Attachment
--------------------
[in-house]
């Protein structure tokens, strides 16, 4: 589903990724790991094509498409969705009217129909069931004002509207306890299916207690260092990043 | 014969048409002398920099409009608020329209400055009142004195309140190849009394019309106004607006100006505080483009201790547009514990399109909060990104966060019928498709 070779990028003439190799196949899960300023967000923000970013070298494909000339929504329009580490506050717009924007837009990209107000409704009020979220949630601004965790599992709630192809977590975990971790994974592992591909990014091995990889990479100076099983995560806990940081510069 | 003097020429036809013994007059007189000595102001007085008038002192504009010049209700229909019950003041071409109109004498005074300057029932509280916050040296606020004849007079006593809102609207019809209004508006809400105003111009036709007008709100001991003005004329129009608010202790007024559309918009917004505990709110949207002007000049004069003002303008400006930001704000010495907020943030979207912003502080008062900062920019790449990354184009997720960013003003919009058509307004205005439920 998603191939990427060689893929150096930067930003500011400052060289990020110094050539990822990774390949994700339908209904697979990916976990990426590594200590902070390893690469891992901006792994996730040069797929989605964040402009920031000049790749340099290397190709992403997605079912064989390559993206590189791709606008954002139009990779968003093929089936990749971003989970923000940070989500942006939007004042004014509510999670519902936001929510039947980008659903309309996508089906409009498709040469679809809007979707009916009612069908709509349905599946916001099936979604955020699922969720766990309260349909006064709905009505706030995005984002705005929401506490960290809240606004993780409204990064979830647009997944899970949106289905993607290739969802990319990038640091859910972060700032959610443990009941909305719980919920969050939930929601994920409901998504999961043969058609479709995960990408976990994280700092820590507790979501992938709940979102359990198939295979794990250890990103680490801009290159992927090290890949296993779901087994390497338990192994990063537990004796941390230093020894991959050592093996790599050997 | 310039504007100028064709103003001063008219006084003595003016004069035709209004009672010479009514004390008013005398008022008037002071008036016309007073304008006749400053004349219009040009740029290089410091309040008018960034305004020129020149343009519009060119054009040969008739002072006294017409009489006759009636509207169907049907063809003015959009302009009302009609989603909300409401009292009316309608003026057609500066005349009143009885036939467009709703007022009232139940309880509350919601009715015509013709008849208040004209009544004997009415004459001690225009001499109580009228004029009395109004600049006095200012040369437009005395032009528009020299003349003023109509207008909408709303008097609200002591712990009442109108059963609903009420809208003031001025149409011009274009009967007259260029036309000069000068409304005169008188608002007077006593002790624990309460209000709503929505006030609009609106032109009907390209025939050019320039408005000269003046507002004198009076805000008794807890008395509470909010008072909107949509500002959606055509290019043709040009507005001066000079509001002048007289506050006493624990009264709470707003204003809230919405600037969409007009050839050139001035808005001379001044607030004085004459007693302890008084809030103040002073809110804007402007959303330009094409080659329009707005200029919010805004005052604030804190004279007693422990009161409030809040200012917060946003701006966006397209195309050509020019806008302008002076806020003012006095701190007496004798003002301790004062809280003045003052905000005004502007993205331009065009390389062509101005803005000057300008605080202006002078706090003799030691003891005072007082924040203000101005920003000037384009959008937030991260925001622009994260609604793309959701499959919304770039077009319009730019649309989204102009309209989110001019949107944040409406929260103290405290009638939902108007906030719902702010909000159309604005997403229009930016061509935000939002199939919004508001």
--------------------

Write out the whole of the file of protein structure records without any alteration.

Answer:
[in-house]
């Protein structure tokens, strides 16, 4: 589903990724790991094509498409969705009217129909069931004002509207306890299916207690260092990043 | 014969048409002398920099409009608020329209400055009142004195309140190849009394019309106004607006100006505080483009201790547009514990399109909060990104966060019928498709 070779990028003439190799196949899960300023967000923000970013070298494909000339929504329009580490506050717009924007837009990209107000409704009020979220949630601004965790599992709630192809977590975990971790994974592992591909990014091995990889990479100076099983995560806990940081510069 | 003097020429036809013994007059007189000595102001007085008038002192504009010049209700229909019950003041071409109109004498005074300057029932509280916050040296606020004849007079006593809102609207019809209004508006809400105003111009036709007008709100001991003005004329129009608010202790007024559309918009917004505990709110949207002007000049004069003002303008400006930001704000010495907020943030979207912003502080008062900062920019790449990354184009997720960013003003919009058509307004205005439920 998603191939990427060689893929150096930067930003500011400052060289990020110094050539990822990774390949994700339908209904697979990916976990990426590594200590902070390893690469891992901006792994996730040069797929989605964040402009920031000049790749340099290397190709992403997605079912064989390559993206590189791709606008954002139009990779968003093929089936990749971003989970923000940070989500942006939007004042004014509510999670519902936001929510039947980008659903309309996508089906409009498709040469679809809007979707009916009612069908709509349905599946916001099936979604955020699922969720766990309260349909006064709905009505706030995005984002705005929401506490960290809240606004993780409204990064979830647009997944899970949106289905993607290739969802990319990038640091859910972060700032959610443990009941909305719980919920969050939930929601994920409901998504999961043969058609479709995960990408976990994280700092820590507790979501992938709940979102359990198939295979794990250890990103680490801009290159992927090290890949296993779901087994390497338990192994990063537990004796941390230093020894991959050592093996790599050997 | 310039504007100028064709103003001063008219006084003595003016004069035709209004009672010479009514004390008013005398008022008037002071008036016309007073304008006749400053004349219009040009740029290089410091309040008018960034305004020129020149343009519009060119054009040969008739002072006294017409009489006759009636509207169907049907063809003015959009302009009302009609989603909300409401009292009316309608003026057609500066005349009143009885036939467009709703007022009232139940309880509350919601009715015509013709008849208040004209009544004997009415004459001690225009001499109580009228004029009395109004600049006095200012040369437009005395032009528009020299003349003023109509207008909408709303008097609200002591712990009442109108059963609903009420809208003031001025149409011009274009009967007259260029036309000069000068409304005169008188608002007077006593002790624990309460209000709503929505006030609009609106032109009907390209025939050019320039408005000269003046507002004198009076805000008794807890008395509470909010008072909107949509500002959606055509290019043709040009507005001066000079509001002048007289506050006493624990009264709470707003204003809230919405600037969409007009050839050139001035808005001379001044607030004085004459007693302890008084809030103040002073809110804007402007959303330009094409080659329009707005200029919010805004005052604030804190004279007693422990009161409030809040200012917060946003701006966006397209195309050509020019806008302008002076806020003012006095701190007496004798003002301790004062809280003045003052905000005004502007993205331009065009390389062509101005803005000057300008605080202006002078706090003799030691003891005072007082924040203000101005920003000037384009959008937030991260925001622009994260609604793309959701499959919304770039077009319009730019649309989204102009309209989110001019949107944040409406929260103290405290009638939902108007906030719902702010909000159309604005997403229009930016061509935000939002199939919004508001």